1 Ahmed : An Overview of Arsenic Removal Technologies in Bangladesh and India 251 An Overview of Arsenic Removal Technologies in Bangladesh and India M. Feroze Ahmed Department of Civil Engineering Bangladesh University of Engineering & Technology, Dhaka-1000, Bangladesh Abstract In the context of prevalence of high concentrations of arsenic in tubewell water, a wide range technologies has been tried for the removal of arsenic from drinking water. The most common technologies utilized the conventional processes of oxidation, co-precipitation and adsorption onto coagulated flocs, adsorption onto sorptive media, ion exchange and membrane techniques for arsenic removal. The conventional technologies have been scaled down to meet the requirements of households and communities and suit the rural environment. Some technologies utilized indigenous materials for arsenic removal. This paper presents a short review of the technologies used for arsenic removal in Bangladesh and India. INTRODUCTION Groundwater is available in shallow aquifers in adequate quantity in the flood plains for development tubewell based water supply for scattered rural population. Bangladesh and West Bengal in India achieved remarkable successes by providing drinking water at low-cost to the rural population through sinking of shallow tubewells in flood plain aquifers. Unfortunately arsenic contamination of shallow tubewell water in excess of acceptable limit has become a major public health problem in both the countries. Thousands of people have already shown the symptoms of arsenic poisoning and several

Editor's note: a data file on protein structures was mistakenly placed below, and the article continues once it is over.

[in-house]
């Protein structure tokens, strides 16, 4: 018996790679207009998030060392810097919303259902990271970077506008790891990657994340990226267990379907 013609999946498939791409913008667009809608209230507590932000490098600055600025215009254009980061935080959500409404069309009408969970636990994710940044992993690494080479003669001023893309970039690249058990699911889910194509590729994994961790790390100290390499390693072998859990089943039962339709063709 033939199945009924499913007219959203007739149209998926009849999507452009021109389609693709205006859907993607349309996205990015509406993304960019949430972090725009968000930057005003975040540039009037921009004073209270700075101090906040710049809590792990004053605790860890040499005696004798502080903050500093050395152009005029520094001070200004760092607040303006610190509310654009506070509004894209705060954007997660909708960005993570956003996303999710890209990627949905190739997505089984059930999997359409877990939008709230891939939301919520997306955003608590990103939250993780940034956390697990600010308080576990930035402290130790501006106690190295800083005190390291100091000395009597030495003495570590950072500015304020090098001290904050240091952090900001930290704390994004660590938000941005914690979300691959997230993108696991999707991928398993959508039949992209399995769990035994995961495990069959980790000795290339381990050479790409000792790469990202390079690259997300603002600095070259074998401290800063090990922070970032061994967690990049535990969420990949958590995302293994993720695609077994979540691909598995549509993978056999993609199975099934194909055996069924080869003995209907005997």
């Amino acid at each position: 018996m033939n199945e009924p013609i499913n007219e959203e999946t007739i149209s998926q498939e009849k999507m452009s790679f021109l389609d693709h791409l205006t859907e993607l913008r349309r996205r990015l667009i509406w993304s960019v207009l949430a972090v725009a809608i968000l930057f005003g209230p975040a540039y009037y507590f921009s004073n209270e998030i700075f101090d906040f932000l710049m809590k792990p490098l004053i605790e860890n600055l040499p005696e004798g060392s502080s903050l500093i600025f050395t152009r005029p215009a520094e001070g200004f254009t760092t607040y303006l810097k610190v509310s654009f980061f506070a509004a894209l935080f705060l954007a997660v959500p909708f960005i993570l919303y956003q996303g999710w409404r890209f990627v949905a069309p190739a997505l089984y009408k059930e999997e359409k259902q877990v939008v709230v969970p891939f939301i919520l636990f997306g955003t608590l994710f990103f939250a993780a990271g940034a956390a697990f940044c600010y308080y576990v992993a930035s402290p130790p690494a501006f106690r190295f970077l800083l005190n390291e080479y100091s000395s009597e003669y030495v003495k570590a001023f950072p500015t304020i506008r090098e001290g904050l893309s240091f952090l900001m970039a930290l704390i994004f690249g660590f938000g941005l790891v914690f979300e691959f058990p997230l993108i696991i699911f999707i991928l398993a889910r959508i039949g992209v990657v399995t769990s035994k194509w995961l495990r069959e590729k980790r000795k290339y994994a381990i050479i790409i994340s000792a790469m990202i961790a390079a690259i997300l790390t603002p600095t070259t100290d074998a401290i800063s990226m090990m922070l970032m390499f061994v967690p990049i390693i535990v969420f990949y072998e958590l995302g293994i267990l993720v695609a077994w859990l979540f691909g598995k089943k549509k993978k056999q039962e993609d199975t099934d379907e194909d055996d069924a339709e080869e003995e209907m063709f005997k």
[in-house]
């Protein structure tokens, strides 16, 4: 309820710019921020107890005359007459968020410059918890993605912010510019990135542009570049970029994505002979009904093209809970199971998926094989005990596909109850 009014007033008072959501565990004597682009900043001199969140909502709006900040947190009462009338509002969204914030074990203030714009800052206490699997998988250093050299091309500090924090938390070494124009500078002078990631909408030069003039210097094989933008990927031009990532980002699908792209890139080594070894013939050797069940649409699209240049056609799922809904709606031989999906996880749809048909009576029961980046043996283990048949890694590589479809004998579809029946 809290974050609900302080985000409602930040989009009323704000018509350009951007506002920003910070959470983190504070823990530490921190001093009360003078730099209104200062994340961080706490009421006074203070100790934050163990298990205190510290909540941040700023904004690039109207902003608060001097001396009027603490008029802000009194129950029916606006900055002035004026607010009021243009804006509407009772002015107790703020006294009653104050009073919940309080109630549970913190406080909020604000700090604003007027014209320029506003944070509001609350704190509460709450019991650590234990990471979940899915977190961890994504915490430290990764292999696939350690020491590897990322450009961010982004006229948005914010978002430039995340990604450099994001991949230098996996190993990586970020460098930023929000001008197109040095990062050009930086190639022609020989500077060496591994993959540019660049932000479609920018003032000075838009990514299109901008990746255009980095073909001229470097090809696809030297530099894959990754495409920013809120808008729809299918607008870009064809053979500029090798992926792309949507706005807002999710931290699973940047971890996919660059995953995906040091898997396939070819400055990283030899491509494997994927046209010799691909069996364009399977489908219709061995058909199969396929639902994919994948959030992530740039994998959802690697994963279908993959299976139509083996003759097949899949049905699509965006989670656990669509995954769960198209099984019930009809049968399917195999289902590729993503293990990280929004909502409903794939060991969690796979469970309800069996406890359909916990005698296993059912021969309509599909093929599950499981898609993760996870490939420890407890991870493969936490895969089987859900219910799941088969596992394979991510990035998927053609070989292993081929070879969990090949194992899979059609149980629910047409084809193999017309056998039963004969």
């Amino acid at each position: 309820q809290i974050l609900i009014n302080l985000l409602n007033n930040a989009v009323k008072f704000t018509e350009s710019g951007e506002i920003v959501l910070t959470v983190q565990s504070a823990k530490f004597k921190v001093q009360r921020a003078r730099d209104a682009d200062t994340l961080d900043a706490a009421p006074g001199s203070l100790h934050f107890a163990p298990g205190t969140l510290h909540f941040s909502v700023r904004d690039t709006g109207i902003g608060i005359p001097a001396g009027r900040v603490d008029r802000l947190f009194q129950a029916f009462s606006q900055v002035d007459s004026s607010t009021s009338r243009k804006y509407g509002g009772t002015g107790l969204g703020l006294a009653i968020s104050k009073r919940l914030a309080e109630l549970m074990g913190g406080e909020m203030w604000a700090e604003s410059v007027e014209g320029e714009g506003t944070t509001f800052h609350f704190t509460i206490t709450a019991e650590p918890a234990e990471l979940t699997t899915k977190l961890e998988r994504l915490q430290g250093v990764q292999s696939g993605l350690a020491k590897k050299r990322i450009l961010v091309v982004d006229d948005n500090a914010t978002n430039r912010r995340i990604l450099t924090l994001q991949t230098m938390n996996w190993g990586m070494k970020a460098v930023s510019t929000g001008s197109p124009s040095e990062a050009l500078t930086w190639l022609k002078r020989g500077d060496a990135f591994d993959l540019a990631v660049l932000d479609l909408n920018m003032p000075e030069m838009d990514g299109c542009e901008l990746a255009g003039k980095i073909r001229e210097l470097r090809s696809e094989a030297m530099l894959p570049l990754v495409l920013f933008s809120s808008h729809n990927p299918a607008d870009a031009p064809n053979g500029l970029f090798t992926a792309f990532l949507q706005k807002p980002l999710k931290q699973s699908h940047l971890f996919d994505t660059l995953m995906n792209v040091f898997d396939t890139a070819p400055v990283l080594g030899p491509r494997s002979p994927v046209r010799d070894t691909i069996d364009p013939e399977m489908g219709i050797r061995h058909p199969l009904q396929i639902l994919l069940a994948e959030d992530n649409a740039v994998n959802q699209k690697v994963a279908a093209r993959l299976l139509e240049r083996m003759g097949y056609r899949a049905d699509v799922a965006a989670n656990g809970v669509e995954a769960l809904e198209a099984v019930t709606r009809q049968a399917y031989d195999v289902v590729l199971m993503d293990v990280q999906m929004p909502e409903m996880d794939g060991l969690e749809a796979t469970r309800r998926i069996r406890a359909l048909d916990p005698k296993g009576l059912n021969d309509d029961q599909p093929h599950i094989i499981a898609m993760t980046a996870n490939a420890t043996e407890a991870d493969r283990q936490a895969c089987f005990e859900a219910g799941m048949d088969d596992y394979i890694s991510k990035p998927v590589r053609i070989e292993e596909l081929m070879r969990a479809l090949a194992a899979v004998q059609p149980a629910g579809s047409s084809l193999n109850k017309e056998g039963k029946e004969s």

2 252 Technologies for Arsenic Removal from Drinking Water millions are at risk of arsenic contamination from drinking tubewell water. Arsenic toxicity has no known effective medicine for treatment, but drinking of arsenic free water can help the arsenic affected people to get rid of the symptoms of arsenic toxicity. Hence, provision of arsenic free water is urgently needed to mitigate arsenic toxicity and protection of health and well being of rural people living in acute arsenic problem areas of Bangladesh and India. The alternative options available for water supply in the arsenic affected areas include arsenic avoidance and treatment of arsenic contaminated ground water. Treatment of surface waters by low-cost methods, rain water harvesting and water from deep aquifers would be potential sources of water supply to avoid arsenic ingestion through shallow tubewell water. The use of alternative sources will require a major technological shift in water supply. Treatment of arsenic contaminated well water is an alternative option to make use of a huge number of tubewells likely to be declared abandoned for yielding water with high arsenic content. There are several methods available for removal of arsenic from water in large conventional treatment plants. The most commonly used technologies include oxidation, co-precipitation and adsorption onto coagulated flocs, lime treatment, adsorption onto sorptive media, ion exchange resin and membrane techniques (Cheng et al., 1994; Hering et al., 1996, 1997; Kartinen and Martin, 1995; Shen, 1973; Joshi and Chaudhuri, 1996). A detailed review of arsenic removal technologies is presented by Sorg and Logsdon (1978). Jackel (1994) has documented several advances in arsenic removal technologies. In view of the lowering the drinking water standards by USEPA, a review of arsenic removal technologies was made to consider the economic factors involved in implementing lower drinking water standards for arsenic ( Chen et al., 1999). Many of the arsenic removal technologies have been discussed in details in AWWA reference book ( Pontious, 1990). A comprehensive review of low-cost, well-water treatment technologies for arsenic removal with the list of companies and organizations involved in arsenic removal technologies has been compiled by Murcott (2000) with contact detail. Some of these technologies can be reduced in scale and conveniently be applied at household and community levels for the removal of arsenic from contaminated tubewell water. During the last 2-3 years many small scale arsenic removal technologies have been developed, field tested and used under action research programs in Bangladesh and India. A short review of these technologies is intended to update the technological development in arsenic removal, understand the problems, prospects and limitations of different treatment processes and delineate the areas of further improvement for successful implementation and adaptation of technologies to rural conditions